Tuesday, March 19, 2013

If you have a child playing sports, read this

Concussions in school athletics are a big deal.

I know this from personal experience:  my daughter has had three concussions (not all sports-related) since last May, and is only now returning to play.

She experienced months of headaches, inability to concentrate, sensitivity to light, and compromised balance.  She missed over 60 days of school since last May.

We were fortunate enough to receive treatment through Dr. Vince Schaller's concussion network in New Castle County and the Sports Medicine Center at Temple through Dr. Peter Torg.

But Alexis is still on three meds to keep the headaches from returning, regularize her sleep patterns, and assist with her balance.  All of the docs (including the Temple neurologist we saw on consult) tell us she will be dealing with the headaches until she is 19 or 20 (she is 17 now).

The major concussion that started this all was a fluke:  she is a soccer keeper and in ten years of play at that position had never been hit in the face with a ball from a close-up kick.

A lot of people have criticized us for allowing her back on the field; I think they would prefer her wrapped in bubble wrap.

The problem is, for Alexis and a lot of other kids, sports is a large part of their reason for striving, for keeping themselves together, for enjoying themselves.  She is a competitor who (ironically) only does her best in school when half her time is taken up by games and practice.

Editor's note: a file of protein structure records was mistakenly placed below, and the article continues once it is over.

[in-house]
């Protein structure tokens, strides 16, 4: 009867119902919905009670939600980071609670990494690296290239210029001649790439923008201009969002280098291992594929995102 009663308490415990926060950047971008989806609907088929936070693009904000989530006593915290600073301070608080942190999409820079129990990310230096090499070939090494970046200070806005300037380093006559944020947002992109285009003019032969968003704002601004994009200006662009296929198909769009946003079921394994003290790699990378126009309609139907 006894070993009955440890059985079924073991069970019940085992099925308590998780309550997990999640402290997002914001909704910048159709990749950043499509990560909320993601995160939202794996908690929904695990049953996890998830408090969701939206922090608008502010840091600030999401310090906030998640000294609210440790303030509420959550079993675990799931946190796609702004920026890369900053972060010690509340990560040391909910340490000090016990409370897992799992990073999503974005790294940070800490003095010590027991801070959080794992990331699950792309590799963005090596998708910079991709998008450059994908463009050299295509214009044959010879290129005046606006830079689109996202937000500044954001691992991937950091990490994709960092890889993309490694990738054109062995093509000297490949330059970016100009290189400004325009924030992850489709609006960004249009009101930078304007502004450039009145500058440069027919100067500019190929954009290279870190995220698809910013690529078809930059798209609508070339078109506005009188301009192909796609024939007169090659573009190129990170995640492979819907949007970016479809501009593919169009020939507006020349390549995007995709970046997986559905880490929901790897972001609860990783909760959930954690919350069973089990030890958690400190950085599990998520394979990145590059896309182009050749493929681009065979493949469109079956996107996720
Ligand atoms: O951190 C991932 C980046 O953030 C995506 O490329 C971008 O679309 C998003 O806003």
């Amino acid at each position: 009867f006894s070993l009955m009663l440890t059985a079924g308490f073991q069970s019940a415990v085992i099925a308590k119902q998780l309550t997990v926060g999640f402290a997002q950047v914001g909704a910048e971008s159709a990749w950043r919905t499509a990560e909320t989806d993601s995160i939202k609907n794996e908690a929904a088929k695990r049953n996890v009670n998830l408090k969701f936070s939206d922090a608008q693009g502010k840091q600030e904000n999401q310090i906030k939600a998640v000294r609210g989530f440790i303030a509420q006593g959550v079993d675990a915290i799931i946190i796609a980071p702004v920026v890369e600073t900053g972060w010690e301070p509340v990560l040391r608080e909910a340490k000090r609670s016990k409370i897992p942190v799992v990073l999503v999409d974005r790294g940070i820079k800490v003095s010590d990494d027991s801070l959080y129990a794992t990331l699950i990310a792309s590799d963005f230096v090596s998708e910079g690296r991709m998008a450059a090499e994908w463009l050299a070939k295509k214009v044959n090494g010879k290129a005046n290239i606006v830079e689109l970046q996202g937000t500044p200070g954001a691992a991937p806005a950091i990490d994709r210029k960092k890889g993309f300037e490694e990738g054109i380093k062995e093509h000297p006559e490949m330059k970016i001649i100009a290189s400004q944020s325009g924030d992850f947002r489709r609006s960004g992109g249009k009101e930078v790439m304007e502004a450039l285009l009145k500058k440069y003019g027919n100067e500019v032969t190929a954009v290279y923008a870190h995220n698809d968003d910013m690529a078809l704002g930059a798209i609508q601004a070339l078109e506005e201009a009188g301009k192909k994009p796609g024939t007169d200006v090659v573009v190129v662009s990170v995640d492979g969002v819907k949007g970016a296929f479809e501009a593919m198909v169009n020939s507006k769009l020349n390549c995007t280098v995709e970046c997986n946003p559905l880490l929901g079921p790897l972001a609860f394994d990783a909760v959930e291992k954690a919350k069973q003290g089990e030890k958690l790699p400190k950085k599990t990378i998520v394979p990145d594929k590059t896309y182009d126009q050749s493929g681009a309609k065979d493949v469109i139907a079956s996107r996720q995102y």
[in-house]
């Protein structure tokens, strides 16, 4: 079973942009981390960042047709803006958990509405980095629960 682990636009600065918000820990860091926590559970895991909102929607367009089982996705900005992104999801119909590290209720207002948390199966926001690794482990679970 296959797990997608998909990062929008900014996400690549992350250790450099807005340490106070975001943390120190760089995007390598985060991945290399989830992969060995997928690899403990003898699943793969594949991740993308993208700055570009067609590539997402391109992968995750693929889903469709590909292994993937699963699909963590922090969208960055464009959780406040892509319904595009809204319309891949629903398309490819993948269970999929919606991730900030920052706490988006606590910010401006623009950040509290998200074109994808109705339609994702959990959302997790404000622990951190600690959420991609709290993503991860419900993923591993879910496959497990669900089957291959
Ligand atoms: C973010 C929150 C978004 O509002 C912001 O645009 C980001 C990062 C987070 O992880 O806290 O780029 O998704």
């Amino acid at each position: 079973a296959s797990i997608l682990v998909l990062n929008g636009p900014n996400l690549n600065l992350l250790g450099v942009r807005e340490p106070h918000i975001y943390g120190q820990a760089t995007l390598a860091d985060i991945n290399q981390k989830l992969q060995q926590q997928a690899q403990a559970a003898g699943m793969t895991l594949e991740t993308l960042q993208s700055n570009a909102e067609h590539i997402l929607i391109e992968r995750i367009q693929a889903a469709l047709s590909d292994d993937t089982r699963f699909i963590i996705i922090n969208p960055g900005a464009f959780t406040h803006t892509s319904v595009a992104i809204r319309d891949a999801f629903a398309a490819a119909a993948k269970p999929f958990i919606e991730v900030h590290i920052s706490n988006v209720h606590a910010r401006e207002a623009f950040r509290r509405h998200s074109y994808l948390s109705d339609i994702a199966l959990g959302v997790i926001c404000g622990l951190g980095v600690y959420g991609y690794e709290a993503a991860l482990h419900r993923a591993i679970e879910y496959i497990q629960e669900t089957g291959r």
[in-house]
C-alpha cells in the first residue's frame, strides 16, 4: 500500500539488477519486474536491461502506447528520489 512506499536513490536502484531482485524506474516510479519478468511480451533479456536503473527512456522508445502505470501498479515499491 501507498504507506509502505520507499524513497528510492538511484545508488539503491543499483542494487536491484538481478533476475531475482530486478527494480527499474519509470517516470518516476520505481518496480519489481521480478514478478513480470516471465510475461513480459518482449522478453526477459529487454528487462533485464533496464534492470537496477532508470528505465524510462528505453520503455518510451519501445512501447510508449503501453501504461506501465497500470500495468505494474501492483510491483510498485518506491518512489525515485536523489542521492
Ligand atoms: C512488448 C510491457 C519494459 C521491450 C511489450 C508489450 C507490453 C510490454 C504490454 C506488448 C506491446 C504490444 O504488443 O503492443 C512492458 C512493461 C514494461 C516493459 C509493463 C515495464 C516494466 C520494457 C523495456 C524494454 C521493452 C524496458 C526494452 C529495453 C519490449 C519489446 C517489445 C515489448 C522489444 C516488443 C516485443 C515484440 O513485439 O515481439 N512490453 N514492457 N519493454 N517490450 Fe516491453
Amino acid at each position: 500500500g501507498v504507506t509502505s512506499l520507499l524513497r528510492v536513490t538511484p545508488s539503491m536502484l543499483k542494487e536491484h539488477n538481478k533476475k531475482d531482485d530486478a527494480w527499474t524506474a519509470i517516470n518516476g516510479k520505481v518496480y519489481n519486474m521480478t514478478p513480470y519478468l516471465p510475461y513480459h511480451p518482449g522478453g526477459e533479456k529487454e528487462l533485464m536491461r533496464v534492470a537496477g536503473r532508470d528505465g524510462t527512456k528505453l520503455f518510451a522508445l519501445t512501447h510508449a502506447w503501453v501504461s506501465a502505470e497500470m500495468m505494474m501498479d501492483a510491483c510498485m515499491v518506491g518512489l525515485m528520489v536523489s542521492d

Life is about realistically and responsibly managing risk.  There has always been a risk every time she steps on the field (she's broken fingers and been covered with abrasions many times), and they don't categorize soccer as a "collision" sport for nothing.

On the other hand, parents need to take the time to learn about the symptoms and seriousness of concussions, and to realize that (a) having a baseline IMPACT test before practice or play is always a good idea; (b) that ALL head trauma should be assessed by not only a medical professional but one with experience and training in concussions; and (c) that the priority is NOT immediate return to sports to "play through" anything, but to be sure that the child is symptom-free for an extended period before she or he steps even onto the practice field again.

Again:  if you have student athletes in your family, please take the time to research this.

1 comment:

Mike W. said...

Agreed Steve. It's a much bigger deal than people realize. I suffered two concussions playing sports when I was younger.

I did not even go to the Dr. for the first one, though I should have. I felt terrible for at least a week.